Football fans could be sleeping under the stars and on cruise ships as organisers explore a range of accommodations.
Workers in Qatar renovating a stadium for the 2022 World Cup have suffered rights abuses two years after the tournament’s organisers drafted worker welfare standards in the wake of criticism, Amnesty International said.
According to a report released on Thursday, dozens of construction workers from Nepal and India were housed in squalid accommodation and barred from leaving the country by employers in Qatar who confiscated their passports.
The Supreme Committee for Delivery & Legacy, the organisers for the 2022 World Cup, told Al Jazeera that “the conditions reported were not representative of the entire work force on Khalifa [the stadium where the workers were interviewed]”.
Between February and May 2015, Amnesty says it interviewed 132 workers involved in the rebuilding of the Khalifa stadium, a sporting complex in Doha that is set to host one of the knockout games of the tournament.
The report said staff from one labour-supply firm threatened to withhold pay and report workers to police to exact labour from migrants, which the group called “forced labour”.
When Amnesty International researchers returned to Qatar in February 2016, some of the workers had been moved to better accommodation and their passports returned by companies responding to the findings.
“The abuse of migrant workers is a stain on the conscience of world football,” said Amnesty International Secretary General Salil Shetty.
“For players and fans, a World Cup stadium is a place of dreams. For some of the workers who spoke to us, it can feel like a living nightmare.”
Many of the points raised in the report have already been addressed, according to Qatar’s Government Communication Office, and the Supreme Committee for Delivery & Legacy confirmed that two of the contractors named in the report “are no longer eligible to work on future projects”.
“We are concerned by a number of allegations contained within the report,” a statement from the Government Communication Office said.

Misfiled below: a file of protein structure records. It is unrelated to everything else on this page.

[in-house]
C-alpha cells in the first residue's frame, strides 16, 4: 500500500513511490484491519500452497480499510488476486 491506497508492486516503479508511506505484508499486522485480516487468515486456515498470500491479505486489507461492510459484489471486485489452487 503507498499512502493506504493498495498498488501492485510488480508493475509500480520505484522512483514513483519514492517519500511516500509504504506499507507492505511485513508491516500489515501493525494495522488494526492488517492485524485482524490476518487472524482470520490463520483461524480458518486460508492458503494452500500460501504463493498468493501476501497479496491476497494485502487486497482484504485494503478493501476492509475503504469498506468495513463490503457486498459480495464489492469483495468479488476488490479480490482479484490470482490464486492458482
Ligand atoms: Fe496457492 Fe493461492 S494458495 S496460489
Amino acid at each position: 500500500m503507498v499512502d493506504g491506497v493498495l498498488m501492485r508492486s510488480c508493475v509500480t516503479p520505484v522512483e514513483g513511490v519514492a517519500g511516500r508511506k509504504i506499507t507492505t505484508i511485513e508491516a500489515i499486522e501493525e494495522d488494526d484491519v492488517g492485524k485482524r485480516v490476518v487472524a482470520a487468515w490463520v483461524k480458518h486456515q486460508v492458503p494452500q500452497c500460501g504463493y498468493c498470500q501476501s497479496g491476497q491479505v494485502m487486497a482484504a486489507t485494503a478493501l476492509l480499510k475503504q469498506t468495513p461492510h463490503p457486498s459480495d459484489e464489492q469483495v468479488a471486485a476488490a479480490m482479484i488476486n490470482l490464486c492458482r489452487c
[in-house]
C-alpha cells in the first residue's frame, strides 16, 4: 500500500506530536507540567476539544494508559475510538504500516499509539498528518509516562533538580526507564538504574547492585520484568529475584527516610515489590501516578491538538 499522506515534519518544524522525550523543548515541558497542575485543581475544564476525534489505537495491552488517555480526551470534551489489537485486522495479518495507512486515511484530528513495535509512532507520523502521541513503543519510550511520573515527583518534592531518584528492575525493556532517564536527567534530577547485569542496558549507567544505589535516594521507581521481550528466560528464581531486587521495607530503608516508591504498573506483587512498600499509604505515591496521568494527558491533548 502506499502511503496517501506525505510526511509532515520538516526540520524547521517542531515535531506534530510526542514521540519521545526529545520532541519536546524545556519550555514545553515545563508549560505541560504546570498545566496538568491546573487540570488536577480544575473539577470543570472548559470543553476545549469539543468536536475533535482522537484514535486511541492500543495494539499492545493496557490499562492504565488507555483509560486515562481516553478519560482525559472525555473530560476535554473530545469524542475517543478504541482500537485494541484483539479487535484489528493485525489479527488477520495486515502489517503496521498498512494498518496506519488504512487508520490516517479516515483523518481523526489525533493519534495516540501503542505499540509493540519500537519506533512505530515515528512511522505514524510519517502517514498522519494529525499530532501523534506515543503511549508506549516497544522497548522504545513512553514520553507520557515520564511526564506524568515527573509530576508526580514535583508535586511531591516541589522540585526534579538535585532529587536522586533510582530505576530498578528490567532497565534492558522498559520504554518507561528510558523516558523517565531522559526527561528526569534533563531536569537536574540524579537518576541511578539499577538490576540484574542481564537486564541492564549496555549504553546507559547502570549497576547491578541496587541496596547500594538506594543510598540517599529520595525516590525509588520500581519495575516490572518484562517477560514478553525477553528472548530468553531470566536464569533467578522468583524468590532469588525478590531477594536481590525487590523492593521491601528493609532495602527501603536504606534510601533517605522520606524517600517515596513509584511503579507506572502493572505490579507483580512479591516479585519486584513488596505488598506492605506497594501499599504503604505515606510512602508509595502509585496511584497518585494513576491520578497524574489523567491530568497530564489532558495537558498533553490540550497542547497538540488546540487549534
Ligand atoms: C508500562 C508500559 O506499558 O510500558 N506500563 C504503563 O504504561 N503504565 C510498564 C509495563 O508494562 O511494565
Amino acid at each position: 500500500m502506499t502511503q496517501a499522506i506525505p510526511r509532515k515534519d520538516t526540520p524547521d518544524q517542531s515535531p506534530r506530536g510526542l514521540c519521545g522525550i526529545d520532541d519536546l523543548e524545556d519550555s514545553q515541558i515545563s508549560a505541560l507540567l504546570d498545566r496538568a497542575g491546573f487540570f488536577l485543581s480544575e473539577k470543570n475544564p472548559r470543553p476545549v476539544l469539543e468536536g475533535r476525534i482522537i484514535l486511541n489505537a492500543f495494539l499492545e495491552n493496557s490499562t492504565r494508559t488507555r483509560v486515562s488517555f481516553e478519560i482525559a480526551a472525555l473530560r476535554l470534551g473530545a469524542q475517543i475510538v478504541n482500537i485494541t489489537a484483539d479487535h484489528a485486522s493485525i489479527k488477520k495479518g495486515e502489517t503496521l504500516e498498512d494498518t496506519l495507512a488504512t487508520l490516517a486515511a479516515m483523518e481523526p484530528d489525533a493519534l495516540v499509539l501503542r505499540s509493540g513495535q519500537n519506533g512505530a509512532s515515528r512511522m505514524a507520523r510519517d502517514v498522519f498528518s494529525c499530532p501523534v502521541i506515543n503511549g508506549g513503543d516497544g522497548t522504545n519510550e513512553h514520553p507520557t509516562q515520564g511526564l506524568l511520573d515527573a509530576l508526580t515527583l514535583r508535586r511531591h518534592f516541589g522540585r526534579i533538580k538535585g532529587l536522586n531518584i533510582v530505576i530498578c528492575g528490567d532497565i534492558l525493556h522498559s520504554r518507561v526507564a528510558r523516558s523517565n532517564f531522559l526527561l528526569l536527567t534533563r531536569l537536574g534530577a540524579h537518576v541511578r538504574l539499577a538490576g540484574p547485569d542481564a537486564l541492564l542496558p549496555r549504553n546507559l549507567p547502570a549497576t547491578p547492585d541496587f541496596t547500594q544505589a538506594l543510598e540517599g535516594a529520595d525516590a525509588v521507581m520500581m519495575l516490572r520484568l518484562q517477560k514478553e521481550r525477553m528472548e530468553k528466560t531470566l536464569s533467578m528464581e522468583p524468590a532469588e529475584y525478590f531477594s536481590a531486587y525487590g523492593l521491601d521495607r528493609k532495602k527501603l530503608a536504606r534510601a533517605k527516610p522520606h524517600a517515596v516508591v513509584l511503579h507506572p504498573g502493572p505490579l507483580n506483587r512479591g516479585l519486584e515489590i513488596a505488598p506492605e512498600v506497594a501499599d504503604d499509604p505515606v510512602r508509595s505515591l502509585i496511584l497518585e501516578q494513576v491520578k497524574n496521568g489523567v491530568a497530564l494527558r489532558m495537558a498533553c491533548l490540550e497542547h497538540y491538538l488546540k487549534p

“The Ministry of Administrative Development, Labour and Social Affairs intends to investigate the contractors named in the report,” the statement said.
Hassan Al Thawadi, Qatar’s 2022 committee chief, said Amnesty had highlighted “malpractices” faced by some of the 5,100 construction workers building stadiums, a figure set to increase sevenfold to 36,000 in the next two years.
“We’ve always recognised that we don’t have a magic wand that could fix the matter from the very beginning,” Thawadi told reporters in Doha on Monday, calling the World Cup a “catalyst for change”.
“We’re resolving gaps day by day.”
Following persistent criticism from rights groups of its ‘Kafala’ sponsorship laws, Qatar last year introduced electronic payment of salaries and created an appeal process for workers if employers do not sanction their leaving the country.
The sponsorship system, variants of which are used across the Gulf, binds workers to their employers by requiring them to get permission to change jobs or leave the country.
“Amnesty International’s investigation was limited to just four companies out of more than 40 currently engaged on Khalifa International Stadium,” said a Qatar 2022 committee statement sent to Al Jazeera.
“The conditions reported were not representative of the entire work force on Khalifa. As a result of the Supreme Committee’s continued enforcement and monitoring efforts, many of the issues raised had been addressed by June of 2015, months before the publication of Amnesty’s report.
“In June 2015 – seven months before Amnesty contacted us – Nakheel Landscapes had undergone a comprehensive rectification process, and are one of the most compliant companies on site. Eversendai, although having gone through a significant rectification process, have been banned from subsequent World Cup projects until they can demonstrate sustainable improvements.”
Criticism and allegations
Qatar was awarded hosting rights for the World Cup six years ago, a move that was heavily criticised not only due to the alleged human rights violations in the country but also the extreme summer heat that would make it impossible for the tournament to take place in the traditional months of June and July.
Last year, FIFA confirmed that the World Cup will be moved to ‘cooler months’ and the final of the tournament will be played on December 18, Qatar’s national day.
Swiss authorities announced a criminal investigation into the bidding process for the 2018 and 2022 World Cups last May, the same day that US authorities indicted nine FIFA officials and five business executives on corruption charges.
The organisers have repeatedly denied all allegations of bribery and corruption during the bidding process.